A review of security at entertainment venues to protect the public in the wake of the Manchester attack must be launched by the government, the city’s leaders have said.
The mother of one of the bombing’s 22 victims has been leading a campaign to legally require metal detectors and bag searches at large venues.
Andy Burnham, Greater Manchester mayor, gave his support to “Martyn’s Law” after an independent review of the response to the May 2017 atrocity.
“At present, security arrangements are essentially voluntary and this can lead to confusion and variation,” the former shadow home secretary said.
“I believe there is a clear case for a thorough review of security measures at major sporting and entertainment event venues to establish clearly understood mandatory standards and I call on the government to initiate one.
“We need to have clear minimum and mandatory standards at all venues so there is clarity for operators, and confidence for the public. Figen Murray has rightly highlighted this issue and her call for a change to the law needs to be taken seriously by the government.”
Ms Murray is the mother of Martyn Hett , one of the 22 victims murdered by a suicide bomber as they left an Ariana Grande concert on 22 May 2017.
Isis supporter Salman Abedi was able to enter Manchester Arena’s foyer carrying a bomb packed with metal shrapnel undetected, without going through security checks.
Ms Murray started a petition calling for mandatory measures at venues, which has so far received more than 13,600 signatures.
“We shouldn’t have to wait for another terrible event to happen to start taking this issue seriously,” she said.
“It’s too late for me – I’ve lost my child – but I’m committed to doing all I can to stop other families having to go through the nightmare that we are.”
But in February, the government issued a response refusing the demand.
“The government provides expert advice to venues on appropriate and proportionate security measures,” the statement said. “Whilst we keep this matter under review there are no plans to mandate specific security measures.”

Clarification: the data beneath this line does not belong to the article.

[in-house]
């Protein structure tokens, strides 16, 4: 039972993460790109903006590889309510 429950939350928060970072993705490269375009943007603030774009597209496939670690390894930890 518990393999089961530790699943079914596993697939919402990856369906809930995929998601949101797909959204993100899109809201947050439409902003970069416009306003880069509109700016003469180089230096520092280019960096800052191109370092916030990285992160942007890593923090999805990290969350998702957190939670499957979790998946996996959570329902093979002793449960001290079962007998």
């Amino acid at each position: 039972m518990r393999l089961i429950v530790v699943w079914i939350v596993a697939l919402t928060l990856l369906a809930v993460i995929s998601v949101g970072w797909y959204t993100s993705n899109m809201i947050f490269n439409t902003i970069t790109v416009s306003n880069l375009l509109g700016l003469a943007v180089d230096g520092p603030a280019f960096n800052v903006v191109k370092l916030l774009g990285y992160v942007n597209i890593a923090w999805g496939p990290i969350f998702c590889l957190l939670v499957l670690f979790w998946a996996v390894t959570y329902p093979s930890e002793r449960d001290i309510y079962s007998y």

A year ago, a report revealed that first aid-trained firefighters did not respond to the explosion for two hours because they wrongly believed a gunman was on the loose.
Lord Kerslake, the former head of the civil service, praised “individual acts of bravery and selflessness” by emergency services and the public but said communication failures delayed vital parts of the response and made a series of recommendations.
A progress report published on Thursday said improvements had been made to Greater Manchester Fire and Rescue Service.
Greater Manchester Police has enhanced its senior officer capacity and resilience during major incidents, the document said, and North West Ambulance Service has more stretchers to evacuate casualties and created dedicated incident notification channels.
Mental health trusts in the region are developing a joint plan “to improve provision of mental health services to support adults and children who experience trauma” as a result of the bombing.
Vodafone has also made a guarantee to the government that the failure of the National Mutual Aid Telephony system, which hampered the emergency response on the night of the attack, would not be repeated.
The Kerslake report also highlighted media intrusion into the lives of victims and their families, and Mr Burnham said he was “unconvinced” by training and guidance announced by the Independent Press Standards Organisation.